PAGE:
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How Business Insurance Benefits Differ During a Pandemic than in a Natural Disaster

In light of the COVID-19 pandemic, many businesses in South Carolina and all across the United States have closed down to reduce the spread of the virus. While this will contribute to keeping hospitals stable and saving lives, it’s a precarious time for business owners.

As a business owner, you know your legal obligations when it comes to insurance coverage. However, there are so many additional coverage options you should be aware of. When you recognize the different policies available, you’ll be able to understand how business insurance benefits differ during a pandemic than in a natural disaster.

If you’ve been affected by COVID-19, Solomon Law Group may be able to help your businesses. You may run into denial problems if you go to file a claim, but we can help you file a business insurance dispute and put you on track to receiving the money you need to keep your business alive. In order to understand what you need to do to protect your business during the coronavirus pandemic, first let’s take a look at common policies for natural disasters.

Property Insurance Policies for Natural Disasters

Not all businesses face the same risks, which is why it’s important for each owner to review their coverage and ensure they are covering all their bases. Depending on where a business is located and what the time of year is, an owner could be concerned about flooding, fires, hurricanes, tornadoes, or snowstorms.

A solid policy will cover property, perils, deductibles limits, and exclusions. When you review the different types of coverage, they’ll often be included under a single property insurance policy. Some of the coverages to look into include the following:

  • Physical Loss or Property Damage Policy. This coverage takes care of physical loss or damage, including raw materials, inventory, equipment, and buildings. In the event of a weather event that destroys your place of business, this coverage will help you rebuild. In most situations, the money to replace or repair what’s been damaged is included.
  • Debris Removal Coverage. With many natural disasters, there’s a lot of debris that needs to be removed. Removal is often expensive, which is why debris removal coverage is a common property insurance policy. This coverage will ensure you have the means to clear and clean up your property so you can focus on getting operations back up.
  • Extra Expense Coverage. When a natural disaster strikes, there are bound to be additional expenses that pop up. When you have extra expenses coverage, you’ll have access to the funds you need when you need them. For example, you may need to purchase generators if electricity will be down for some time after a storm.
  • Business Interruption Coverage. Business interruption coverage is designed to cover lost income and profits after a natural disaster. There is usually a 72-hour waiting period before this coverage kicks in.

In order to ensure your business has the coverage it needs to stay standing in the midst of a disaster, speak with a lawyer and an insurance specialist. Together, they’ll be able to help you protect your business no matter what happens.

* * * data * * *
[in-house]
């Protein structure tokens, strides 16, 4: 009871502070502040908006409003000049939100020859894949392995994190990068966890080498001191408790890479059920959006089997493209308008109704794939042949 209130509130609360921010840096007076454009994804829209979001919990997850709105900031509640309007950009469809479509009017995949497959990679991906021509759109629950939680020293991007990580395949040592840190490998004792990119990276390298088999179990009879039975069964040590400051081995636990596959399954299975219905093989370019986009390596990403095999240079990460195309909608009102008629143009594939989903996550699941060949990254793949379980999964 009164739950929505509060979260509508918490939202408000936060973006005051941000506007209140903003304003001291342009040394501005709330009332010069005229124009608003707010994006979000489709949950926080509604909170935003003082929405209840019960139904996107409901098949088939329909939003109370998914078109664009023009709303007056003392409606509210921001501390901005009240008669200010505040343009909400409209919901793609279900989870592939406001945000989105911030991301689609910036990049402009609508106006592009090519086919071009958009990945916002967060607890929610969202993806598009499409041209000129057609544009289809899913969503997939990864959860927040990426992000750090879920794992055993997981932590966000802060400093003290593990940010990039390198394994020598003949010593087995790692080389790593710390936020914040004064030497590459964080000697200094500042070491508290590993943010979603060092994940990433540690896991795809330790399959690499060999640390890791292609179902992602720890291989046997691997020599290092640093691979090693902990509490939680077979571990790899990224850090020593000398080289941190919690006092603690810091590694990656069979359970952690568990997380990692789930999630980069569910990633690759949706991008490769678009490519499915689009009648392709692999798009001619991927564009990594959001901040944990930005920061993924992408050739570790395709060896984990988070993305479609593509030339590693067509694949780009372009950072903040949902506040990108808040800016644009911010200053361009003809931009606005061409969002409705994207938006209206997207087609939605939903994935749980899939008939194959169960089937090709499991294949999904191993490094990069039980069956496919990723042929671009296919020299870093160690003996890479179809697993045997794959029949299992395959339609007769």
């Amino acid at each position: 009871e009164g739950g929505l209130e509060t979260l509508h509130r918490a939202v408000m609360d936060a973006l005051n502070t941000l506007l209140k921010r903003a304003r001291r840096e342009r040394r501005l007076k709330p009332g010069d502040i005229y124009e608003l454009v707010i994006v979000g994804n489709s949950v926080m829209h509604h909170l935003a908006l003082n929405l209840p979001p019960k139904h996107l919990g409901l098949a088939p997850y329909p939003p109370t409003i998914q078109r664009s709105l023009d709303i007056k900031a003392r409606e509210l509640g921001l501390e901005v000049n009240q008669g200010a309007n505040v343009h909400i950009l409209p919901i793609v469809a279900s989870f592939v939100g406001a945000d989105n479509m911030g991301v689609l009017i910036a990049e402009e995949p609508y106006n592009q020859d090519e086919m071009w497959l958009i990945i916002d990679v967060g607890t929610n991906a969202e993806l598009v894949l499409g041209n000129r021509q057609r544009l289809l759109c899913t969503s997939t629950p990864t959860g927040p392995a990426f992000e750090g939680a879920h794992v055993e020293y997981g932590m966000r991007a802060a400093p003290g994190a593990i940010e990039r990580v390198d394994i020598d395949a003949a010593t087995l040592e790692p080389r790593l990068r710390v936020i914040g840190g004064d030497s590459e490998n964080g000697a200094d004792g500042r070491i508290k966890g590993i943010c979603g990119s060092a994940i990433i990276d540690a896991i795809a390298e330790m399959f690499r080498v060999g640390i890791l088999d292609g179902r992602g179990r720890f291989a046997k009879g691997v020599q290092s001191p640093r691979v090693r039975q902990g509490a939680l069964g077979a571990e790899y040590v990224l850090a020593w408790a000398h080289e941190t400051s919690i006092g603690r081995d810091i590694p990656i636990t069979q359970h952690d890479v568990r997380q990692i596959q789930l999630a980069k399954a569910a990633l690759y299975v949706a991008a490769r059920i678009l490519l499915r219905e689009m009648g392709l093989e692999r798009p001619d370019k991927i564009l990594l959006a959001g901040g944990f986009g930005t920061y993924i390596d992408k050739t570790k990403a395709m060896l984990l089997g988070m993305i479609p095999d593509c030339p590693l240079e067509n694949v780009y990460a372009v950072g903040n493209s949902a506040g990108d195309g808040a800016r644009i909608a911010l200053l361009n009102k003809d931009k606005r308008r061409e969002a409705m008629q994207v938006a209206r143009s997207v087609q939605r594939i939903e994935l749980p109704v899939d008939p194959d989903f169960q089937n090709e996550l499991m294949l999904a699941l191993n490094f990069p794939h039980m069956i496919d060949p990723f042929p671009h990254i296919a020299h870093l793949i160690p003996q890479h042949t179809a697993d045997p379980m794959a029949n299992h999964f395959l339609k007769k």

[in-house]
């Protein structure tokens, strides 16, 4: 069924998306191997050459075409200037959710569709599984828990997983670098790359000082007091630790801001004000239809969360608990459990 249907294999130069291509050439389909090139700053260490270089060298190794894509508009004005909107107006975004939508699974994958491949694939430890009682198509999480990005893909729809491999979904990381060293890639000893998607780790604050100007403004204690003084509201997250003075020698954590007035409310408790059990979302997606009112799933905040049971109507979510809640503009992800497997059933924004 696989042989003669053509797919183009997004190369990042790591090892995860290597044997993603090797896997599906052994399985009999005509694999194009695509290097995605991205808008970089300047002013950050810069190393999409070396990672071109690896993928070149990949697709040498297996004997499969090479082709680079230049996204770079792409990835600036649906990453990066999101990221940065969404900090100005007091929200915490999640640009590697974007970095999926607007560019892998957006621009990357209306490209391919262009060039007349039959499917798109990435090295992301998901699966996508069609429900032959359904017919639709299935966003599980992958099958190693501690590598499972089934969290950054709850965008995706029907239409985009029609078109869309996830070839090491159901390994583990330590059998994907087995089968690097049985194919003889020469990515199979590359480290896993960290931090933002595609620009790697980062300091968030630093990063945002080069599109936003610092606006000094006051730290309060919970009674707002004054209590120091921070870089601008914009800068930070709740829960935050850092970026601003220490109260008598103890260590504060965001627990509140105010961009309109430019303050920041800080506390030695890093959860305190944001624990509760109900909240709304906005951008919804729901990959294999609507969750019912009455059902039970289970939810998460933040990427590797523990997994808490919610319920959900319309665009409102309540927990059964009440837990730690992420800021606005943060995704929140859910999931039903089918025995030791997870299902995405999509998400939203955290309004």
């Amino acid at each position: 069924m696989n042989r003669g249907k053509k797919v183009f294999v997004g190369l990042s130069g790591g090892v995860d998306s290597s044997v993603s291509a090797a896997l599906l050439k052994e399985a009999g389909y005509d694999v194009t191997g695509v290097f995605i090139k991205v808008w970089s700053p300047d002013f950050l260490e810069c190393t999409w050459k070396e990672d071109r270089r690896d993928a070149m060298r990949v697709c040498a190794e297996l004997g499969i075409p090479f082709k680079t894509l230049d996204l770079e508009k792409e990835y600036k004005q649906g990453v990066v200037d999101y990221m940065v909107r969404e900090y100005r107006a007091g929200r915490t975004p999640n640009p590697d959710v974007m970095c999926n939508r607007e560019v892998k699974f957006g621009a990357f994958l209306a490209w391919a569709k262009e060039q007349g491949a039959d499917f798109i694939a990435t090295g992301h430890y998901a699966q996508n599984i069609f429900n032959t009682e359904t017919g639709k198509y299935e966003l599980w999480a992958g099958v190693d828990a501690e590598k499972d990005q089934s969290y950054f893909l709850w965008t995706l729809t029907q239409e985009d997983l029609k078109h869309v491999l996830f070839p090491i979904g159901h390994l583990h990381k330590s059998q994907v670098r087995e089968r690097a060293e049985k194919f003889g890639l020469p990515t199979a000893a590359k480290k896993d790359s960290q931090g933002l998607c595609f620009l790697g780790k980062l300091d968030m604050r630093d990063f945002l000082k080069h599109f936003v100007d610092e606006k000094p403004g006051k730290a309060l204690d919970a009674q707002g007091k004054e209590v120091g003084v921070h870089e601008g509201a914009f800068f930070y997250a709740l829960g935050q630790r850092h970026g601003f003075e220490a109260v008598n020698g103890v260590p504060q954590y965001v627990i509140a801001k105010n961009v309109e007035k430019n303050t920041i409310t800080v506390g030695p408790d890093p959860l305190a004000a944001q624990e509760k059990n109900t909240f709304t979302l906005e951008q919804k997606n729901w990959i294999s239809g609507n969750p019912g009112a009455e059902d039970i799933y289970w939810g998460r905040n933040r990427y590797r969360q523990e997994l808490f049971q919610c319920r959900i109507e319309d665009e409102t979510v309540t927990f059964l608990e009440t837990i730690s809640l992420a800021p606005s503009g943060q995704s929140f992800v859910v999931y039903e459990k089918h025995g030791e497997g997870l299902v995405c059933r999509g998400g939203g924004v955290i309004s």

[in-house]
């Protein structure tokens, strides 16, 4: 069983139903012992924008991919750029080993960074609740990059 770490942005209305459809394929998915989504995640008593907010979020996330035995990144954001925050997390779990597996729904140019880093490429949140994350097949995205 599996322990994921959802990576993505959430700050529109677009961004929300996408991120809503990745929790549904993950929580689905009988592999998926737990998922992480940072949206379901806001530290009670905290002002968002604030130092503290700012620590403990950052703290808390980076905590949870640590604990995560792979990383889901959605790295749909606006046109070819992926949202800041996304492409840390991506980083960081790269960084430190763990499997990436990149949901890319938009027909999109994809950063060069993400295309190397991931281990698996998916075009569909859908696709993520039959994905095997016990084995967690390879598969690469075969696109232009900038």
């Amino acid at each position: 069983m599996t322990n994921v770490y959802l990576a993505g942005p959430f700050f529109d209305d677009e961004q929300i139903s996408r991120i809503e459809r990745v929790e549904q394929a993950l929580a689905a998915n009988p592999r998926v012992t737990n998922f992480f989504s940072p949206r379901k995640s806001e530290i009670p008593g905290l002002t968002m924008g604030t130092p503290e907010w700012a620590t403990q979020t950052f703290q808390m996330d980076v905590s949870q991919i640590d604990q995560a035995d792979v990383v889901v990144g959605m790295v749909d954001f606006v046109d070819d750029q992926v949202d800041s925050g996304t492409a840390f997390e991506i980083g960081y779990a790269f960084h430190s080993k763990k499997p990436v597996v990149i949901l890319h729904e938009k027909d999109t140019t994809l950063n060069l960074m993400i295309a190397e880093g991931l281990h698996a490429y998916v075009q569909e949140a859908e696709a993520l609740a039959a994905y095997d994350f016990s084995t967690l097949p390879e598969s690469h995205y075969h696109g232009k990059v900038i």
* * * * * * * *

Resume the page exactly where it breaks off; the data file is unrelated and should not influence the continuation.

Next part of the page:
Protecting Your Rights During a Pandemic

While insurance coverage is readily available for natural disasters, options for losses related to pandemics are not. Currently, many businesses are suffering losses in connection to COVID-19. Because such losses are not caused by the type of physical damage required to file a traditional claim, it’s likely claims will be denied.

For example, business interruption insurance could potentially save businesses from having to close completely after the pandemic has passed. Currently, however, that type of coverage only applies to physical damage. It’s likely, as a result, there will be opposition from insurers.

During this confusing time, there are steps business owners can take to protect themselves from the effects of the coronavirus. It starts by closely analyzing the existing insurance policies and reviewing governing law. If a policy does not expressly define terms or is ambiguous, a business owner could use that to their advantage is their initial claim is denied. It’s also important to make note of virus exclusions. The law interpreting virus exclusions is underdeveloped, which means there is no clear precedent for how cases should be handled.

In addition to having a comprehensive understanding of their insurance coverage, business owners should stay up-to-date with legislative developments. States are starting to consider bills to force insurance companies to cover business interruption losses caused by COVID-19. While there’s no way to predict what lawmakers will decide, being aware of future developments is crucial if you’re submitting a claim or dispute.

Get Help From Solomon Law Group

With this unprecedented situation, it has yet to be seen how insurance companies will react to business insurance claims for losses related to the coronavirus. If you file a claim and receive a denial, you can file a dispute. If you choose to do so, working with a Columbia lawyer from Solomon Law Group will ensure you have everything you need to pursue a successful appeal.

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